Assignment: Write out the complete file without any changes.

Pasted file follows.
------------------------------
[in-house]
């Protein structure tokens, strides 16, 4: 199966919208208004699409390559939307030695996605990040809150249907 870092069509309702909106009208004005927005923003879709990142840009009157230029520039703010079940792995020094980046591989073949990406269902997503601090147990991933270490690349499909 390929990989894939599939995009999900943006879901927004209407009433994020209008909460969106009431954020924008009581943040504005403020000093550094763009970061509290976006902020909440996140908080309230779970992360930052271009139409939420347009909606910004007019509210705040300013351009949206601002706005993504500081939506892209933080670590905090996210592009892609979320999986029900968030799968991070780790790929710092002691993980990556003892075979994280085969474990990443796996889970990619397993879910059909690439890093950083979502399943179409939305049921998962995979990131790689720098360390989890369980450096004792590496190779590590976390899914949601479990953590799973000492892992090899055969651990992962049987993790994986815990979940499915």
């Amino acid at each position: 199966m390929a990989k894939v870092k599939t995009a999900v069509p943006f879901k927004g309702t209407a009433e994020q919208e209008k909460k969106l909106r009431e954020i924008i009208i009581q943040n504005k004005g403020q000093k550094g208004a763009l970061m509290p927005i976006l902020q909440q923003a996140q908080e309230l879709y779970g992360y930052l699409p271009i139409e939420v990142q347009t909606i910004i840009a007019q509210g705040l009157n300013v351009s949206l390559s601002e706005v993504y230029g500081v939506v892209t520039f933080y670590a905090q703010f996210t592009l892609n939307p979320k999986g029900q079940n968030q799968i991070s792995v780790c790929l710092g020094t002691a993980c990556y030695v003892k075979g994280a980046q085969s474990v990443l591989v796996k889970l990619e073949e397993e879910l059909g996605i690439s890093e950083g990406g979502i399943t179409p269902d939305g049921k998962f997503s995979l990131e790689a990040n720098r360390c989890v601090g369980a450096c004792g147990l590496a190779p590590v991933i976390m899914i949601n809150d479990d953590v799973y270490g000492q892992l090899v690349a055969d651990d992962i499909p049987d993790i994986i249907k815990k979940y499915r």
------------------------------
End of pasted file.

[in-house]
């Protein structure tokens, strides 16, 4: 199966919208208004699409390559939307030695996605990040809150249907 870092069509309702909106009208004005927005923003879709990142840009009157230029520039703010079940792995020094980046591989073949990406269902997503601090147990991933270490690349499909 390929990989894939599939995009999900943006879901927004209407009433994020209008909460969106009431954020924008009581943040504005403020000093550094763009970061509290976006902020909440996140908080309230779970992360930052271009139409939420347009909606910004007019509210705040300013351009949206601002706005993504500081939506892209933080670590905090996210592009892609979320999986029900968030799968991070780790790929710092002691993980990556003892075979994280085969474990990443796996889970990619397993879910059909690439890093950083979502399943179409939305049921998962995979990131790689720098360390989890369980450096004792590496190779590590976390899914949601479990953590799973000492892992090899055969651990992962049987993790994986815990979940499915």
């Amino acid at each position: 199966m390929a990989k894939v870092k599939t995009a999900v069509p943006f879901k927004g309702t209407a009433e994020q919208e209008k909460k969106l909106r009431e954020i924008i009208i009581q943040n504005k004005g403020q000093k550094g208004a763009l970061m509290p927005i976006l902020q909440q923003a996140q908080e309230l879709y779970g992360y930052l699409p271009i139409e939420v990142q347009t909606i910004i840009a007019q509210g705040l009157n300013v351009s949206l390559s601002e706005v993504y230029g500081v939506v892209t520039f933080y670590a905090q703010f996210t592009l892609n939307p979320k999986g029900q079940n968030q799968i991070s792995v780790c790929l710092g020094t002691a993980c990556y030695v003892k075979g994280a980046q085969s474990v990443l591989v796996k889970l990619e073949e397993e879910l059909g996605i690439s890093e950083g990406g979502i399943t179409p269902d939305g049921k998962f997503s995979l990131e790689a990040n720098r360390c989890v601090g369980a450096c004792g147990l590496a190779p590590v991933i976390m899914i949601n809150d479990d953590v799973y270490g000492q892992l090899v690349a055969d651990d992962i499909p049987d993790i994986i249907k815990k979940y499915r």